Portrait photography

First Impressions of Clay Cook’s Fashion and Editorial Portrait Photography Tutorial


Fstoppers is starting over with another amazing tutorial. This time, Clay Cook uses his talent as an advertising and editorial photographer. Based in Louisville, Kentucky, Cook has worked for a variety of local, national and international clients. However, her work all maintains a common visual style regardless of the final publication, whether printed in The Voice of Louisville or used globally by ESPN. Editorial Fashion and Portrait Photography takes you through Cook’s start-to-finish workflow, including his process of working with a retoucher, to show you how to create similar and stunning images using these techniques.

After looking at the first few sections, I immediately realized the importance of this tutorial in my own endless quest for photographic knowledge. There are a lot of things you don’t learn until someone points it out, regardless of your experience. The first sections cover Cook’s history, equipment, and workflow. Before even starting to photograph models, Cook conveys a fair amount of knowledge about smoother workflows and a few key tools that he and his team use to capture those images and make life on set easier. Even though I’ve been working in Capture One and Photoshop for a while now, Jordan Hartley (Clay’s retoucher) shows off several shortcuts and tools that will make your workflow, again, much smoother and more efficient. Between them, there are years of practice and trial and error that came together in this 12 hour tutorial.

Once the tutorial progresses into the actual lessons, it’s just as informative. While the first few lessons only cover natural light situations, Cook shows various methods of dealing with harsh natural light and how to take an interesting and enjoyable photo in less than ideal conditions. I didn’t go far enough in the tutorial for Cook to flash, and learned something that I know I’ll use later. As someone who rarely photographs in natural light, that does mean something.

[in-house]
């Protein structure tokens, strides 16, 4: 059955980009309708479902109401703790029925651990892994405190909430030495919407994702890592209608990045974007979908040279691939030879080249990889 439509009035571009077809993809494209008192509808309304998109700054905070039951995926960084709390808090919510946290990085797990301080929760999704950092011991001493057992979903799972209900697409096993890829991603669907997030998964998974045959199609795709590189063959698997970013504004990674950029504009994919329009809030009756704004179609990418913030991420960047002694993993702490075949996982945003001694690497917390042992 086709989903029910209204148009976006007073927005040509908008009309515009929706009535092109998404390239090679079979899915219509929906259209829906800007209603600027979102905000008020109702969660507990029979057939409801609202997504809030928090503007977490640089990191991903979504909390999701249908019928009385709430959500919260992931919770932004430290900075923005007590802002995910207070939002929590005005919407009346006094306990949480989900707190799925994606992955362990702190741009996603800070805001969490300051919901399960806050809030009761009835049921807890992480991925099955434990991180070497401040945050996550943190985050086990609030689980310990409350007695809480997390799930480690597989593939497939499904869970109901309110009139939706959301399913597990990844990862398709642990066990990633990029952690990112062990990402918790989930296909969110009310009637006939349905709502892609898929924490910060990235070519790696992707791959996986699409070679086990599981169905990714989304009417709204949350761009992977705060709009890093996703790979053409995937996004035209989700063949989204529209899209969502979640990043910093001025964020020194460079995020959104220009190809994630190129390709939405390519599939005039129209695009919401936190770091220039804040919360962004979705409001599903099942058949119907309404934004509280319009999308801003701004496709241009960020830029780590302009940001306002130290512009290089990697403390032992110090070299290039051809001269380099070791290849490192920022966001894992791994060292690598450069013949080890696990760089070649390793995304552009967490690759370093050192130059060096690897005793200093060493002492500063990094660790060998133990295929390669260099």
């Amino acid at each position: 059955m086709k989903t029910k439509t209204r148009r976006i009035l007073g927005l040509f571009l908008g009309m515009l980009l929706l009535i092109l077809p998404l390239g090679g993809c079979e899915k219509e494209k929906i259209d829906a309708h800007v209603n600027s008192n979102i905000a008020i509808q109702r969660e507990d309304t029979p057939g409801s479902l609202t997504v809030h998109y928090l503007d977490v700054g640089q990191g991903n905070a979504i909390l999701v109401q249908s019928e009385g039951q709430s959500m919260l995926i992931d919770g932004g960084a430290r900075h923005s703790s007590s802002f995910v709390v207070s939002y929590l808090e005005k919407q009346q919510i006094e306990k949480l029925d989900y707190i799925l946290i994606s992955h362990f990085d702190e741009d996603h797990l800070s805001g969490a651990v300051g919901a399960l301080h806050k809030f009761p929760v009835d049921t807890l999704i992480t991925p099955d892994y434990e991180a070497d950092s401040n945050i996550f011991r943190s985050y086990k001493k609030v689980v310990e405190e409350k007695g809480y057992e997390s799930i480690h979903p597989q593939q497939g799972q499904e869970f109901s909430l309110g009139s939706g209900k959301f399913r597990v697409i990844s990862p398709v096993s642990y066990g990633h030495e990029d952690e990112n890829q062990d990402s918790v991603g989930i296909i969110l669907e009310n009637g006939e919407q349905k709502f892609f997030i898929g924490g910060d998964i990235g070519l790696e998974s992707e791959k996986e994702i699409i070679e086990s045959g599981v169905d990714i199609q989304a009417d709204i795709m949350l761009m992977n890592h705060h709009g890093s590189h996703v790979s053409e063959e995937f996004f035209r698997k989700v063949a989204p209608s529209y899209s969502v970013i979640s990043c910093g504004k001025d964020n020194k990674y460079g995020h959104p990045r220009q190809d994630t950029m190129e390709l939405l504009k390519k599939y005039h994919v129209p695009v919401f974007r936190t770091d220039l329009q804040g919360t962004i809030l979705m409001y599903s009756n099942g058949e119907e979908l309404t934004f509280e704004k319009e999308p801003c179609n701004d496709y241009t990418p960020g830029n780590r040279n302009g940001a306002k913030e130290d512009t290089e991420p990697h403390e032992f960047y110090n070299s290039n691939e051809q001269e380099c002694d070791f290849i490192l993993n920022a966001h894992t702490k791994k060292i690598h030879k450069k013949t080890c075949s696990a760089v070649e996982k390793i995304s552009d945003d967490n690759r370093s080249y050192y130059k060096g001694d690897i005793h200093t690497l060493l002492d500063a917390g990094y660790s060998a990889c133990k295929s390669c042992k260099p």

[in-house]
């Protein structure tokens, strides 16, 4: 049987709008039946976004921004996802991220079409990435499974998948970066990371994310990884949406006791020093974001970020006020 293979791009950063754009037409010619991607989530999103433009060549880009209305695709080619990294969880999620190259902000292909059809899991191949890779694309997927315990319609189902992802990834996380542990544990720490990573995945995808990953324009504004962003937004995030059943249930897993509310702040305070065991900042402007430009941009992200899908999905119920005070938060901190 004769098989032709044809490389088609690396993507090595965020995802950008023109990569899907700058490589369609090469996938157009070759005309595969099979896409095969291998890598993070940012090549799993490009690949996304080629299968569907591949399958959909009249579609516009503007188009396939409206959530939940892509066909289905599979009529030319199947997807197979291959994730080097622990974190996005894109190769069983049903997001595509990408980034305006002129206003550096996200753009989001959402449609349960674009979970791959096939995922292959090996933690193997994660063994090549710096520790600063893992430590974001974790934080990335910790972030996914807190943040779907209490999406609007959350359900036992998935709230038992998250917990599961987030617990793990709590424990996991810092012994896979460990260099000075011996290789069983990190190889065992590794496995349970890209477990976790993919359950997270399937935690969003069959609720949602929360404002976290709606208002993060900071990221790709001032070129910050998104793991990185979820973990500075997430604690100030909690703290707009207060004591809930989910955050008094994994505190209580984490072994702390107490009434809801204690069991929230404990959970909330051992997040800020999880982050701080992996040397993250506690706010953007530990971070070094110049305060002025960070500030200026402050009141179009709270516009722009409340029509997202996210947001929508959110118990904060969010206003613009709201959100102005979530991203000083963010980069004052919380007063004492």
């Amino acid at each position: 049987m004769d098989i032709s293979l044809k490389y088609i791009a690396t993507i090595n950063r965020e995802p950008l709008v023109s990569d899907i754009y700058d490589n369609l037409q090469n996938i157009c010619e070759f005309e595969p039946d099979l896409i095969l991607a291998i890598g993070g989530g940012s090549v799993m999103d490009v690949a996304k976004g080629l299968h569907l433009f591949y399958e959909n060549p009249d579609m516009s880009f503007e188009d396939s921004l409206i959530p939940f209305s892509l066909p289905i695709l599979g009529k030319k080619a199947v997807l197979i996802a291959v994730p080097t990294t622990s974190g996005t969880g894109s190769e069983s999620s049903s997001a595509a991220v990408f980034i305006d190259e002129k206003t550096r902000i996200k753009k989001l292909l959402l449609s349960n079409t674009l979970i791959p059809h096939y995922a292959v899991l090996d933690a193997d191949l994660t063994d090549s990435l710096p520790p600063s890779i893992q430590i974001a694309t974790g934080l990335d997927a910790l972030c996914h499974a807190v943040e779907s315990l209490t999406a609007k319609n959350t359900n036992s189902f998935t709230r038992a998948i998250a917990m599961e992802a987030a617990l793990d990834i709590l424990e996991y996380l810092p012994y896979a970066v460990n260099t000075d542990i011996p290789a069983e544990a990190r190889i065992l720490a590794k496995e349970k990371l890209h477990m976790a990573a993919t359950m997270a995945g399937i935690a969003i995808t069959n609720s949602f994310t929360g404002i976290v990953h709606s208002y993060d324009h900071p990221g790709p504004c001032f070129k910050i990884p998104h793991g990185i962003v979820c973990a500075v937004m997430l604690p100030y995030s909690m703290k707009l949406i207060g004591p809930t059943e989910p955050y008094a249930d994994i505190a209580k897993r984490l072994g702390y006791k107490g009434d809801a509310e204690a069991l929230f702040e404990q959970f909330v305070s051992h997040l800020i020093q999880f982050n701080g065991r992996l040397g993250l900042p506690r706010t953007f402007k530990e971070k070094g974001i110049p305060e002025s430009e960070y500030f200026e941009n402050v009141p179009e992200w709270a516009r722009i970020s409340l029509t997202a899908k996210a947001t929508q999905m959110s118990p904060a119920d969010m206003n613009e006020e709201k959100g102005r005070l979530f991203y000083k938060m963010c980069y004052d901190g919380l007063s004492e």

For those of you who are considering the tutorial, I will say that the most important aspect for me is not just the actual on-location shooting that each lesson shows, but the post-production. It’s not uncommon for the retouching workflow to be a bit of a mystery to some. While we can all use the same shooting techniques, post-production will separate the good from the bad. While you can’t fix a bad image through post-production, you can make a good image look great, and that’s exactly what Hartley and Cook are showing with their two-part process. So, in each lesson, we not only get to draw and explain every decision Cook made on set, but also a glimpse into the retouching tools and methodology Hartley uses to help Cook achieve his vision. Cook also shows us his color grading workflow which acts as a finishing touch to the retouching work done by Hartley. So for each lesson we go through Cook’s entire process from start to finish. For those learning there, I cannot stress enough how important it is to see a photograph take shape from shoot to post-production as it completely changes your process.

Although I haven’t made it yet, I’m especially excited for the six lessons that focus on Cook’s business and marketing strategies. It’s something we all have a hard time getting started with, and Cook’s business went from 0 to 1000, as he said, pretty quickly. If you’re thinking of getting into portrait outdoors or in the studio, or just looking to improve your game a bit, I highly recommend the Fashion and Editorial Portrait Photography Tutorial. It’s available now in the Fstoppers store for $ 299.99.


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